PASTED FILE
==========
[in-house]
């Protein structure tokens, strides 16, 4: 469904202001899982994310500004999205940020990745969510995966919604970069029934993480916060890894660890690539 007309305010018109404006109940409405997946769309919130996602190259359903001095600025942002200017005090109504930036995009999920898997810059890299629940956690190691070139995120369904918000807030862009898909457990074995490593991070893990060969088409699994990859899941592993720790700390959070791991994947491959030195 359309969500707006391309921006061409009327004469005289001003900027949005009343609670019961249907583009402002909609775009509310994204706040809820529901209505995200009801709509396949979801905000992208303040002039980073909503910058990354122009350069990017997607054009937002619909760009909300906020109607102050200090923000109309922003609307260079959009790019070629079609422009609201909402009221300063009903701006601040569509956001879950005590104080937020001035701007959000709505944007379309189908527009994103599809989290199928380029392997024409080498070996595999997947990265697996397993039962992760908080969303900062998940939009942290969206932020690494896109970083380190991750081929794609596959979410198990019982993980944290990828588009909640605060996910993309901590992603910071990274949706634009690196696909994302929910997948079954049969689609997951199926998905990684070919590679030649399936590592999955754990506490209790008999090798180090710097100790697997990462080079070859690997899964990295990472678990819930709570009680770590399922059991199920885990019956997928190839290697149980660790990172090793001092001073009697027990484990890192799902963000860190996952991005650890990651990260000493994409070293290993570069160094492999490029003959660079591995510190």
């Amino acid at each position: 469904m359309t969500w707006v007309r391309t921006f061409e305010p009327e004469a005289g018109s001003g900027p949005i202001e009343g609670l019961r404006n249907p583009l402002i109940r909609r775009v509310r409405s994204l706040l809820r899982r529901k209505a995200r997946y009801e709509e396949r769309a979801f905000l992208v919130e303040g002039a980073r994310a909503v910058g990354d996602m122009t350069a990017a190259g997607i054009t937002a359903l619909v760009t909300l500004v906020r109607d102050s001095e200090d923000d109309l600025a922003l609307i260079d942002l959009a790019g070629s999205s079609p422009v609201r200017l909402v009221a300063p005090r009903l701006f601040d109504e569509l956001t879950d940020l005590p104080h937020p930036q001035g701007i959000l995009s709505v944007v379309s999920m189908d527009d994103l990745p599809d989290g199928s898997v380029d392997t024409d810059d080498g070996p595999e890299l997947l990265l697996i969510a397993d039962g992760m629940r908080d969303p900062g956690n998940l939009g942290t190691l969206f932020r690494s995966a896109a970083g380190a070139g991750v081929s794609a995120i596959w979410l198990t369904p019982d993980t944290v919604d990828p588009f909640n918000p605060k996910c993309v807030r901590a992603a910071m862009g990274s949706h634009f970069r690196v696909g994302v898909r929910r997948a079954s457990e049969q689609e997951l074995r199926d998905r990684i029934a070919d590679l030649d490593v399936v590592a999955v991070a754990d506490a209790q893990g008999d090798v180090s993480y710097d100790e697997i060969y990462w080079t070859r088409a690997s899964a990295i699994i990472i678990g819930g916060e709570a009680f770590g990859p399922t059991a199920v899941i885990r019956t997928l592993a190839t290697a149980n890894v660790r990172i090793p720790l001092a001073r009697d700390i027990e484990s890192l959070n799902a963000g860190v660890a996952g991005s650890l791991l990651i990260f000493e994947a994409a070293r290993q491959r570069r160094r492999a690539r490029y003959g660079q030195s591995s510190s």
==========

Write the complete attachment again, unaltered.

[in-house]
């Protein structure tokens, strides 16, 4: 469904202001899982994310500004999205940020990745969510995966919604970069029934993480916060890894660890690539 007309305010018109404006109940409405997946769309919130996602190259359903001095600025942002200017005090109504930036995009999920898997810059890299629940956690190691070139995120369904918000807030862009898909457990074995490593991070893990060969088409699994990859899941592993720790700390959070791991994947491959030195 359309969500707006391309921006061409009327004469005289001003900027949005009343609670019961249907583009402002909609775009509310994204706040809820529901209505995200009801709509396949979801905000992208303040002039980073909503910058990354122009350069990017997607054009937002619909760009909300906020109607102050200090923000109309922003609307260079959009790019070629079609422009609201909402009221300063009903701006601040569509956001879950005590104080937020001035701007959000709505944007379309189908527009994103599809989290199928380029392997024409080498070996595999997947990265697996397993039962992760908080969303900062998940939009942290969206932020690494896109970083380190991750081929794609596959979410198990019982993980944290990828588009909640605060996910993309901590992603910071990274949706634009690196696909994302929910997948079954049969689609997951199926998905990684070919590679030649399936590592999955754990506490209790008999090798180090710097100790697997990462080079070859690997899964990295990472678990819930709570009680770590399922059991199920885990019956997928190839290697149980660790990172090793001092001073009697027990484990890192799902963000860190996952991005650890990651990260000493994409070293290993570069160094492999490029003959660079591995510190």
């Amino acid at each position: 469904m359309t969500w707006v007309r391309t921006f061409e305010p009327e004469a005289g018109s001003g900027p949005i202001e009343g609670l019961r404006n249907p583009l402002i109940r909609r775009v509310r409405s994204l706040l809820r899982r529901k209505a995200r997946y009801e709509e396949r769309a979801f905000l992208v919130e303040g002039a980073r994310a909503v910058g990354d996602m122009t350069a990017a190259g997607i054009t937002a359903l619909v760009t909300l500004v906020r109607d102050s001095e200090d923000d109309l600025a922003l609307i260079d942002l959009a790019g070629s999205s079609p422009v609201r200017l909402v009221a300063p005090r009903l701006f601040d109504e569509l956001t879950d940020l005590p104080h937020p930036q001035g701007i959000l995009s709505v944007v379309s999920m189908d527009d994103l990745p599809d989290g199928s898997v380029d392997t024409d810059d080498g070996p595999e890299l997947l990265l697996i969510a397993d039962g992760m629940r908080d969303p900062g956690n998940l939009g942290t190691l969206f932020r690494s995966a896109a970083g380190a070139g991750v081929s794609a995120i596959w979410l198990t369904p019982d993980t944290v919604d990828p588009f909640n918000p605060k996910c993309v807030r901590a992603a910071m862009g990274s949706h634009f970069r690196v696909g994302v898909r929910r997948a079954s457990e049969q689609e997951l074995r199926d998905r990684i029934a070919d590679l030649d490593v399936v590592a999955v991070a754990d506490a209790q893990g008999d090798v180090s993480y710097d100790e697997i060969y990462w080079t070859r088409a690997s899964a990295i699994i990472i678990g819930g916060e709570a009680f770590g990859p399922t059991a199920v899941i885990r019956t997928l592993a190839t290697a149980n890894v660790r990172i090793p720790l001092a001073r009697d700390i027990e484990s890192l959070n799902a963000g860190v660890a996952g991005s650890l791991l990651i990260f000493e994947a994409a070293r290993q491959r570069r160094r492999a690539r490029y003959g660079q030195s591995s510190s």